'One Voice' for Higher Ed

SAN FRANCISCO -- The assistant U.S. secretary of education for postsecondary education has been meeting with higher education associations to encourage them to find a way to speak with "one voice" and reshape public understanding of the role of colleges.

January 31, 2011

SAN FRANCISCO -- The assistant U.S. secretary of education for postsecondary education has been meeting with higher education associations to encourage them to find a way to speak with "one voice" and reshape public understanding of the role of colleges.

Eduardo M. Ochoa, the assistant secretary, discussed this effort here Friday in an address to the college presidents at the annual meeting of the Association of American Colleges and Universities. Ochoa said that colleges are held back on a range of issues because of the "limited awareness" of the public and of lawmakers about what really happens on campuses and about "the realities" of higher education economics.

At the same time, Ochoa defended proposed "gainful employment" regulations for career-related programs that have divided many in higher education.

'One Voice'

On the issue of a single voice for articulating the value of higher education, Ochoa noted the financial challenges facing most institutions. For funding to be restored to colleges by states and other supporters, he said, "the political and national discourse regarding higher education will have to undergo a major change."

In an interview after the talk, Ochoa said that colleges have not done a good job of communicating their "shared values and shared goals ... whether an AAU institution or a community college."

These values concern the "transformative power of higher education" and the "quiet miracles" that occur on every campus, he said.

As for the exact form that this campaign will take, Ochoa said that was unclear. "It's not for me or the Education Department to orchestrate this," he said. The department wants to see higher education associations "step up to the plate" and lead the effort, he said.

Via e-mail, Terry W. Hartle of the American Council on Education, who was not at the meeting here, said that Ochoa has been discussing this idea with ACE. Ochoa "has told us that he does not think the public is aware of all the important changes that are taking place within higher education and that we need to do a better job speaking with one voice about all the good things we are doing. I think he's totally right."

Many Voices on 'Gainful Employment'

Ochoa also spoke here about an issue on which higher education has not been speaking with one voice: the proposed "gainful employment" regulations that would bar federal aid from career-oriented programs at which large percentages of graduates fail to earn enough money to pay back their student loans.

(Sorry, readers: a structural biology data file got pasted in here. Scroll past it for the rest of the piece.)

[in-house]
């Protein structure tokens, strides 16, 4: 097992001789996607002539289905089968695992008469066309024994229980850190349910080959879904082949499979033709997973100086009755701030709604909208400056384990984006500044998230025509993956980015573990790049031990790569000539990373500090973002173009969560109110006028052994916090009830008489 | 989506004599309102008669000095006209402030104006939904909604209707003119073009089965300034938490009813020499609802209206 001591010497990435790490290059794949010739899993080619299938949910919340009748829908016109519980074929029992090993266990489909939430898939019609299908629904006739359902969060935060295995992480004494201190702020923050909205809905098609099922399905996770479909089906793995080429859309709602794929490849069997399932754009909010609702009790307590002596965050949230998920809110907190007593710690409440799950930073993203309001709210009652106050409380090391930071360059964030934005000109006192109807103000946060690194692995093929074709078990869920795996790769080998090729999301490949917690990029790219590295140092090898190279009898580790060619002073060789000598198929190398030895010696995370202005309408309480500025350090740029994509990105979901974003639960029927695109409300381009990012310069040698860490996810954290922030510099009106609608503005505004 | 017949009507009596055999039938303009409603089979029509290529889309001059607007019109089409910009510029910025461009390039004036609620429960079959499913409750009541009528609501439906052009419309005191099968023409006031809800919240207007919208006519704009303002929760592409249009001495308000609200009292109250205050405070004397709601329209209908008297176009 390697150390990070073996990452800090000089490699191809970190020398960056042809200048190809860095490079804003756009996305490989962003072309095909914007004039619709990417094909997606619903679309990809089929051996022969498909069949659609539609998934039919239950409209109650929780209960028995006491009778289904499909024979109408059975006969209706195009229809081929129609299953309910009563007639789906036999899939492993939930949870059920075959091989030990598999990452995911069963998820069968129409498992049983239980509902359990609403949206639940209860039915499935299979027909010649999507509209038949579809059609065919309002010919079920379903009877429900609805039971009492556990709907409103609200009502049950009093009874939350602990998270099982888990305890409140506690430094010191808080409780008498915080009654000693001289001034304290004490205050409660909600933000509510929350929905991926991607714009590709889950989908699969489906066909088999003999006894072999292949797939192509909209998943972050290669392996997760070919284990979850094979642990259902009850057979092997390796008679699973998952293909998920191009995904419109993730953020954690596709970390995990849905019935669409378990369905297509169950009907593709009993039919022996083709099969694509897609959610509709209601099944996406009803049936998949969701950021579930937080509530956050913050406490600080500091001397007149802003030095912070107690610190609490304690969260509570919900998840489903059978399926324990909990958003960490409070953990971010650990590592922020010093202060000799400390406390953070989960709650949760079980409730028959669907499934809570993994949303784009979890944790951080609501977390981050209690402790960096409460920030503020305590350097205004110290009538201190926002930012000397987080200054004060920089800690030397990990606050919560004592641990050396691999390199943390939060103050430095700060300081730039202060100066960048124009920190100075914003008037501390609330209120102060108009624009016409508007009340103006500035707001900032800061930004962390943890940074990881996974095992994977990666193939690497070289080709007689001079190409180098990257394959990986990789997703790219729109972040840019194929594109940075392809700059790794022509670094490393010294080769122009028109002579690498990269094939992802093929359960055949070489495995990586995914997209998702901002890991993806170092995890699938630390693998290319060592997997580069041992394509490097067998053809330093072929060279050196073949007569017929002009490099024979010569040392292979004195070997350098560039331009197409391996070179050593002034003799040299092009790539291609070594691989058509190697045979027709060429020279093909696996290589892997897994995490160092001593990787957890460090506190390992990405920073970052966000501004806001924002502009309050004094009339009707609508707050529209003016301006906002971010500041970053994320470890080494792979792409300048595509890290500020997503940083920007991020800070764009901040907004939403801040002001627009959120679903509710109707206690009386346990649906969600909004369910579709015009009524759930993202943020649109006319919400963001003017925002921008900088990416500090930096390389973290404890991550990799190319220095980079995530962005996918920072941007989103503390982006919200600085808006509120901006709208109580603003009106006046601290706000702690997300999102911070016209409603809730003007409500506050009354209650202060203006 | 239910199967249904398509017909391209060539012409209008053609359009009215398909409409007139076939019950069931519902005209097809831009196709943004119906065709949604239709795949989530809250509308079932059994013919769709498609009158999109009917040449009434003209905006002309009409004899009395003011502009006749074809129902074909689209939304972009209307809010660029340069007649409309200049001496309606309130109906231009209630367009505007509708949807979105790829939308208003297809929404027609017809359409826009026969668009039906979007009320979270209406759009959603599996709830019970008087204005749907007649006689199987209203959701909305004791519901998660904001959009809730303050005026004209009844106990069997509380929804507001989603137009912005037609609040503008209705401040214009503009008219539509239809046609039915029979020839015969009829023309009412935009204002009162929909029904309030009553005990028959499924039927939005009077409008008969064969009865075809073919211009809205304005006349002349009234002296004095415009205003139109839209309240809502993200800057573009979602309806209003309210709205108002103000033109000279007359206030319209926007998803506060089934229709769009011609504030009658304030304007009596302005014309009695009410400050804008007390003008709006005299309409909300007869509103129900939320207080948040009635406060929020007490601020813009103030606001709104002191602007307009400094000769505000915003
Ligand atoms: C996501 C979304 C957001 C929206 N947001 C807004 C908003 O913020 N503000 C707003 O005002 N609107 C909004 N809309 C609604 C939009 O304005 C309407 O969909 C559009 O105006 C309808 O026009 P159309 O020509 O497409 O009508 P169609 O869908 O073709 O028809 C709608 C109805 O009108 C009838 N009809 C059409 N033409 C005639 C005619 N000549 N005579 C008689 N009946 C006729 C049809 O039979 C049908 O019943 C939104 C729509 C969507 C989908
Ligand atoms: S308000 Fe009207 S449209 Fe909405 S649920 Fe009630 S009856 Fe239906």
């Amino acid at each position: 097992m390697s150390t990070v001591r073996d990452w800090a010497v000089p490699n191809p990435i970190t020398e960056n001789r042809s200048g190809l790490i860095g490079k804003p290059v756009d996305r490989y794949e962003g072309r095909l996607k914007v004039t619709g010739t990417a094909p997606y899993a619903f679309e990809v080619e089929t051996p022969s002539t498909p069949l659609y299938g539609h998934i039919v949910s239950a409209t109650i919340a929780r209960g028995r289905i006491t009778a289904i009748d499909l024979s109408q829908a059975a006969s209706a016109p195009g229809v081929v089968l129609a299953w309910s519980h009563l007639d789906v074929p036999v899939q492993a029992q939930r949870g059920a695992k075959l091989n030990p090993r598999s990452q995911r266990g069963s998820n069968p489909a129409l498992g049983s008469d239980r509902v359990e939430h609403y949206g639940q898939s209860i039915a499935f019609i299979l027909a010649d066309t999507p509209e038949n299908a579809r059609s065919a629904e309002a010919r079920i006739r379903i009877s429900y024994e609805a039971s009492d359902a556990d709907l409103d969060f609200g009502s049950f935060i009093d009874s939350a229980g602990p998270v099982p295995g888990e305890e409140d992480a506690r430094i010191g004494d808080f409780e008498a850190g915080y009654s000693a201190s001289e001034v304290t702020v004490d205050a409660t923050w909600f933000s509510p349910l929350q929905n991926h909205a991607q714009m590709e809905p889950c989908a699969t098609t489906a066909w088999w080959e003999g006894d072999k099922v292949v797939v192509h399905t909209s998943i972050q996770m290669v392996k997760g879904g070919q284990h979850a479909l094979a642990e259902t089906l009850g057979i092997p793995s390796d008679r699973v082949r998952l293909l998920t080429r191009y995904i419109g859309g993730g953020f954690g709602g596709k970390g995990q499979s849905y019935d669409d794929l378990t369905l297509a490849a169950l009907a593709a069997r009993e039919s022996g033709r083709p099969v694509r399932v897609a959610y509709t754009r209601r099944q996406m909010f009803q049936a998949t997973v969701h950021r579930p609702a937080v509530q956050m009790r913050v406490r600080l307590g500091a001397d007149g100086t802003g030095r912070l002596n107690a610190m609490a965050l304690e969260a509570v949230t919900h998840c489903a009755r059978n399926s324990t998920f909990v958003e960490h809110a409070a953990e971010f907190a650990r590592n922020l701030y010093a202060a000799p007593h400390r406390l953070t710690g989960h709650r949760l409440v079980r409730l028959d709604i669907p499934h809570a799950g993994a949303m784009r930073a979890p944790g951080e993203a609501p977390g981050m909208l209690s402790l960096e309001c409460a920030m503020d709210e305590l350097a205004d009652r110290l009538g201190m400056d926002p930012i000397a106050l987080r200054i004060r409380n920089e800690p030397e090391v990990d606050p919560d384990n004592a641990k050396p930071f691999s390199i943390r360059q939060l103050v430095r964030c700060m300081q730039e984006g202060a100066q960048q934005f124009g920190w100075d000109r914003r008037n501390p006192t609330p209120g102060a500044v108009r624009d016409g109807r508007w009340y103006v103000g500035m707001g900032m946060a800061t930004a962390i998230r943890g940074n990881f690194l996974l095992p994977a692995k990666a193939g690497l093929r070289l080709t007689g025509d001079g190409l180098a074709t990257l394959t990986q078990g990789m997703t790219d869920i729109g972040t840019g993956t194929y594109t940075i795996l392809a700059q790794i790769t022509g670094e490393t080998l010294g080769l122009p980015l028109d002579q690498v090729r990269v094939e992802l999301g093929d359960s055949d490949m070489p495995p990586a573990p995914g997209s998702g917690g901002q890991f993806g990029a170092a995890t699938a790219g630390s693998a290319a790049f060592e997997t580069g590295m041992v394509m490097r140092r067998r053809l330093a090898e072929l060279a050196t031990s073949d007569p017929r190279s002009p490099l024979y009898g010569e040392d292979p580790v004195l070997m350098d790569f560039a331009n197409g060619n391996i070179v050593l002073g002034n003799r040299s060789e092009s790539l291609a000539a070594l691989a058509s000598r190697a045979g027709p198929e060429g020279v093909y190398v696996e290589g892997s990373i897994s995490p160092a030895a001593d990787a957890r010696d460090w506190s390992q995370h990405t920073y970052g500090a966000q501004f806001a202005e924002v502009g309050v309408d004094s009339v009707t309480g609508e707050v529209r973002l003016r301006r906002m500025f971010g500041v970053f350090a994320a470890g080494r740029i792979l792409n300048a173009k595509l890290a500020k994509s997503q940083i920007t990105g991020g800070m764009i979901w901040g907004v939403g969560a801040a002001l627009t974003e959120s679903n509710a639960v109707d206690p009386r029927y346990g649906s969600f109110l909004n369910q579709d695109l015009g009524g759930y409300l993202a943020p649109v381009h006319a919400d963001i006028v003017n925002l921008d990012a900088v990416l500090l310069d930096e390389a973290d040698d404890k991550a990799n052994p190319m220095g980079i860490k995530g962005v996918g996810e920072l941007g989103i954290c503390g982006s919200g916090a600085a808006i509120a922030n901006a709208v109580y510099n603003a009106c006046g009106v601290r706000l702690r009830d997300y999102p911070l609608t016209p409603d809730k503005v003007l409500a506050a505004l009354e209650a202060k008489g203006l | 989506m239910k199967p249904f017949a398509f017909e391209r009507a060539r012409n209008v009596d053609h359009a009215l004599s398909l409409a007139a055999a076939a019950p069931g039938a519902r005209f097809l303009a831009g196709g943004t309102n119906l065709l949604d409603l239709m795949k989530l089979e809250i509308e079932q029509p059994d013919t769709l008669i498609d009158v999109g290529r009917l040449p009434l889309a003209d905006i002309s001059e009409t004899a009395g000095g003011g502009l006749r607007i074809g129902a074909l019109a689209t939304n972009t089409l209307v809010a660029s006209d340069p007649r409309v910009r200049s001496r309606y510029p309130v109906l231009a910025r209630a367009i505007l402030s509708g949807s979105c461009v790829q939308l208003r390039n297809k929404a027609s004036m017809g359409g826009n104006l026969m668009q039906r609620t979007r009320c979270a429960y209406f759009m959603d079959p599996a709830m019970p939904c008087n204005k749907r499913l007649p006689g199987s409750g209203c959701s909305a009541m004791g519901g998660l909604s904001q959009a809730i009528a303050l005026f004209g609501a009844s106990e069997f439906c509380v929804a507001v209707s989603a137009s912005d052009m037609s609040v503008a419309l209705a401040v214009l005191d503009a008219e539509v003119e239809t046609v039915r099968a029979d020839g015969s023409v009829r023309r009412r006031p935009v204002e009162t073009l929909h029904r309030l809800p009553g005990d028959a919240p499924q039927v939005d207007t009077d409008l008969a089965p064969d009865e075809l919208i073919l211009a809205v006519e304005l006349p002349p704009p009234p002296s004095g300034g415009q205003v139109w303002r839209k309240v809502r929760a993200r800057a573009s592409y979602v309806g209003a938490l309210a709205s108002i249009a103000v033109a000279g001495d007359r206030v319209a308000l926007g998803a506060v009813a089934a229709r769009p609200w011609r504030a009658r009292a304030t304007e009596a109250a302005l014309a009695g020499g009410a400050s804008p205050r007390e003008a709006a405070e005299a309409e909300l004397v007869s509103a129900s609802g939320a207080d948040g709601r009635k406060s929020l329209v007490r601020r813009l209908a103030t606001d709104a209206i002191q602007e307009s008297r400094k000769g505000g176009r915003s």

The proposed regulations have been opposed by the for-profit higher education industry -- which would feel most, but not all, of the impact -- and last week Ochoa gave another talk in which he suggested that there would be major changes in the next version of the regulations. The next version will be "significantly different," Ochoa said in a talk at the meeting of the Council for Higher Education Accreditation.

But here, Ochoa spoke only positively of the regulations. He acknowledged that the regulations represented “a new direction for federal regulation” of higher education in that they moved beyond reliance on accreditation for quality control. But he said that the additional oversight they involved was appropriate, and was required by statute. In the interview, he sidestepped questions about whether his position had changed since he predicted major changes in the regulations earlier in the week. But he said that the talk here was to a different audience and with a “different context.”

Ochoa also reassured those here that they need not fear that the regulations would be applied to all of higher education – as some advocates for for-profit colleges have suggested would be appropriate. And recent articles about the high prices and questionable job outcomes for graduates of law and other professional schools have also raised this possibility.

He said he understood that some educators at colleges not covered by the regulations have “a legitimate concern about the danger of conflating the operational definition of quality” with the debt/income ratios in the proposed rules. The concern, he said, is that such a policy would “flatten the definition of quality.” Ochoa said he wanted “to assure you that the department is fully cognizant” of the role of “liberal education as the foundation not only of degrees in liberal arts and sciences but also for professional degrees.” He said that, as a business dean earlier in his career, he was aware of the importance of courses outside the business school to broaden his students’ education.

Educational quality, Ochoa said, “cannot be reduced solely to the ability to get a first job after graduation.” But at the same time, he said, for career-related programs, definitions of quality “must include employability,” and “that’s what gainful employment is all about.”


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